Page last updated at 00:02 GMT, Thursday, 25 September 2008 01:02 UK

China's grip still firm on Tibetan area

By Michael Bristow
BBC News, Gansu, China

villagers picking potatoes
Life is not quite back to normal in Gansu province

On the edge of Tibetan towns in this western province, special police officers carrying rifles stand guard behind checkpoints made of sandbags.

Inside the towns, convoys of police vehicles drive up and down the streets. Security personnel stop shoppers and question them.

Six months after Tibetans staged riots and protests against Chinese rule, Beijing still maintains a tight grip on this largely Tibetan area.

Locals say their lives have not yet returned to normal, and many people arrested during the March unrest are still in prison.

'Criminal attacks'

Trouble began in the Gannan Tibetan Autonomous Prefecture, in southern Gansu, shortly after riots erupted in Lhasa, the capital of Tibet.

According to the local authorities, schools, shops and buildings belonging to the Communist Party and government were attacked by "criminals".

In the town of Hezuo, there is a bustling open-air market, where shoppers haggle over live chickens, dried goods, clothes, fruit and music.

Outside town, in the small villages that line the valley roads, farmers are harvesting highland barley and potatoes. Others herd goats.

Hezuo monastery
Few people will talk about the unrest, and monks are especially cautious
But things are not as they were before the unrest, as one farmer with a weather-beaten face and a gold tooth was willing to explain.

"It hasn't returned to normal yet. They've released some of the people from prison, but not all of them," he said as he sat on a hillside near the village of Yumo.

The Chinese government blames the Dalai Lama, Tibetan Buddhism's exiled spiritual leader, for orchestrating the unrest earlier this year.

But the farmer dismissed such claims. "We rose up on our own because there are no human rights here," he said.

Another Tibetan man told a similar story, although he only agreed to speak behind the relative security of closed doors.

"There are military personnel on every corner of the street. We don't have any freedom at all. Life is very difficult right now," he said.

He added that Tibetans want more freedom - and they want the Dalai Lama to return to his homeland.

Government investment

There are signs that China is taking the carrot-and-stick approach to resolving the still-tense situation in Gannan, where just over half the population is Tibetan.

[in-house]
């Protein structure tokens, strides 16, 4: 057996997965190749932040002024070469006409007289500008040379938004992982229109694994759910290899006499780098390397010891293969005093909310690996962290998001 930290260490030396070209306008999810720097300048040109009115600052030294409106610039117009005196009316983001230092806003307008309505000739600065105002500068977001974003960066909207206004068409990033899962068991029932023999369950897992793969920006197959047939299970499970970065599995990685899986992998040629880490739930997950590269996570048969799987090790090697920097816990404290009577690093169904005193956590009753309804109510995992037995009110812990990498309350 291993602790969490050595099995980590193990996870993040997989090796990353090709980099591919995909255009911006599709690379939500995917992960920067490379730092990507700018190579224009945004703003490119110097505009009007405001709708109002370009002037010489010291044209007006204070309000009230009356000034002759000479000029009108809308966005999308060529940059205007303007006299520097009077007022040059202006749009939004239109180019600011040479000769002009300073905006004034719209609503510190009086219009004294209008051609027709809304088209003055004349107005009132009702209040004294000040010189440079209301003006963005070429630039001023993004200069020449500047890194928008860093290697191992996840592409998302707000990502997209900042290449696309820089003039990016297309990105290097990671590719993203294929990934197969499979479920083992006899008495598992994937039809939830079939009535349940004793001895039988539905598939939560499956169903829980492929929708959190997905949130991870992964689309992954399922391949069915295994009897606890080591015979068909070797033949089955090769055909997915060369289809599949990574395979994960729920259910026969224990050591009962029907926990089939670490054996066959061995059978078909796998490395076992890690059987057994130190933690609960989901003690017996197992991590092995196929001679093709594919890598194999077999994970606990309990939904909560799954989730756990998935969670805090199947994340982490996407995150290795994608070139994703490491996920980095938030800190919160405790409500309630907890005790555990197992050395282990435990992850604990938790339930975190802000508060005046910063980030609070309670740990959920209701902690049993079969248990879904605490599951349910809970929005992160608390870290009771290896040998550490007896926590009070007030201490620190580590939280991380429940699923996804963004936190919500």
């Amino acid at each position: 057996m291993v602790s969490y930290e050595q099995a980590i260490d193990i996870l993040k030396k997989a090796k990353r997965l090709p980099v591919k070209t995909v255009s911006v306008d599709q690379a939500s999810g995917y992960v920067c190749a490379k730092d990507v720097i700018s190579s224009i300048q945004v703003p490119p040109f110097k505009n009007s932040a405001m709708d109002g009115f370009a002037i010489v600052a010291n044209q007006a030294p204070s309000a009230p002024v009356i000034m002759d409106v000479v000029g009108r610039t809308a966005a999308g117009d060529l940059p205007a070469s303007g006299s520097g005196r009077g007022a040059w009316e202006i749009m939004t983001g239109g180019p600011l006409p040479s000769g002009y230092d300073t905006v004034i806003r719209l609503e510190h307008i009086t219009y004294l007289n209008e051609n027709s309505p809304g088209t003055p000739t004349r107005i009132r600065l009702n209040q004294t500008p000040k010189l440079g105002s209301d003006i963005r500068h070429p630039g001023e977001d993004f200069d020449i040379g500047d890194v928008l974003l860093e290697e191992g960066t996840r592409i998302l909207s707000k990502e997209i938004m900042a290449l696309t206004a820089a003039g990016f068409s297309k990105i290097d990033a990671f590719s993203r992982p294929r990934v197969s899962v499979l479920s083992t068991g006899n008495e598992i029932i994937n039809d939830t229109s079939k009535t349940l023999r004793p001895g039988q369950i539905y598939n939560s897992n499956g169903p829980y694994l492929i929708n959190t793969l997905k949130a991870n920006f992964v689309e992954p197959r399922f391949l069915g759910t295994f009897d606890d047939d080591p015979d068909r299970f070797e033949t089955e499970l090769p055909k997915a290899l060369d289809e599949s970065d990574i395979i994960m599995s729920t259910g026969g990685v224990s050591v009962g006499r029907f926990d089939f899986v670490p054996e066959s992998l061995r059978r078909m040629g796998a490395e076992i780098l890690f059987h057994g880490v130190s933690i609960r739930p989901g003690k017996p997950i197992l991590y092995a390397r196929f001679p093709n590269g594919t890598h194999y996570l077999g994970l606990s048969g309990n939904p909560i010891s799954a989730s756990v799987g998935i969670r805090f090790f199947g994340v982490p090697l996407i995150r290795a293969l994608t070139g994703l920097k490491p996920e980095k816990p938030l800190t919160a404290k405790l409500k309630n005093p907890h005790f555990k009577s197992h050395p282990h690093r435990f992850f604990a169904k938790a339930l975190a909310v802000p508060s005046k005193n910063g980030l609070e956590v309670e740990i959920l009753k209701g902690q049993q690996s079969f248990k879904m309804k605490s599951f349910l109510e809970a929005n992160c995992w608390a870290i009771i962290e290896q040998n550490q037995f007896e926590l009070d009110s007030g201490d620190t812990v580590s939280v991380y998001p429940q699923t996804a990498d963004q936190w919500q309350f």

The large number of personnel from the People's Armed Police - they even guard petrol stations - suggests Beijing is prepared for further trouble.

But the authorities also appear to be spending money in what could be a bid to quieten a population that openly criticises the government.

The Yumo farmer said the local government had handed out 3,000 yuan ($440; 240) compensation to every citizen after the March unrest.

And when the BBC visited Hezuo, a van from the local propaganda department was on the streets telling people about a new healthcare scheme.

The town square was also being spruced up. Workmen were putting new paving slabs in place, planting trees and laying out lawns.

Beijing seems concerned about the unrest, even if it publicly says there was no justification for it.

While we were in Gannan, a national committee in charge of minorities and religious affairs was holding a three-day investigation tour of the area.

A document circulated among delegates at the meeting shows Beijing wants to push ahead and create a "well-off society" in the prefecture.

It talks about developing the area's hydroelectricity potential, and the tourism industry in what is an area of stunning natural beauty, with mountains, clear blue skies and pine forests.


Beijing is also engaged in talks with the Tibetan government-in-exile, based in Dharamsala in India, about the situation in Tibetan areas.

The next round of talks is due to take place in October.

But Wang Lixiong, who has written about the relationship between Beijing and its Tibetan regions, believes China is not serious about making a breakthrough.

Army trucks in Gansu in March
The army were called in to stop the unrest in March
"I've always thought that the talks were only about letting foreigners think the government is doing something - it's an act," he said.

Meanwhile Tibetans have seen very little benefit from negotiations which have been going on for several years, said the Chinese expert.

Mr Wang believes the next round of talks is critical. If Beijing does not offer concessions, the Tibetans may refuse to continue talking.

Back to normal?

Back in Gansu, people are getting on with their lives, even if it is under the watchful eye of China's security forces.

At a monastery with a golden roof in the village of Zagzag, monks - some as young as 13 - are still praying and studying.

They are reluctant to talk about their lives since the March unrest, although that reticence suggests they face pressure from the authorities.

Author Mr Wang believes China's crackdown following the protests has made Tibetans more aware of their rights.

"Slowly, Tibetans who didn't know anything about independence are beginning to understand what it means," he said.

That suggests the tension in China's Tibetan areas will not quickly subside.

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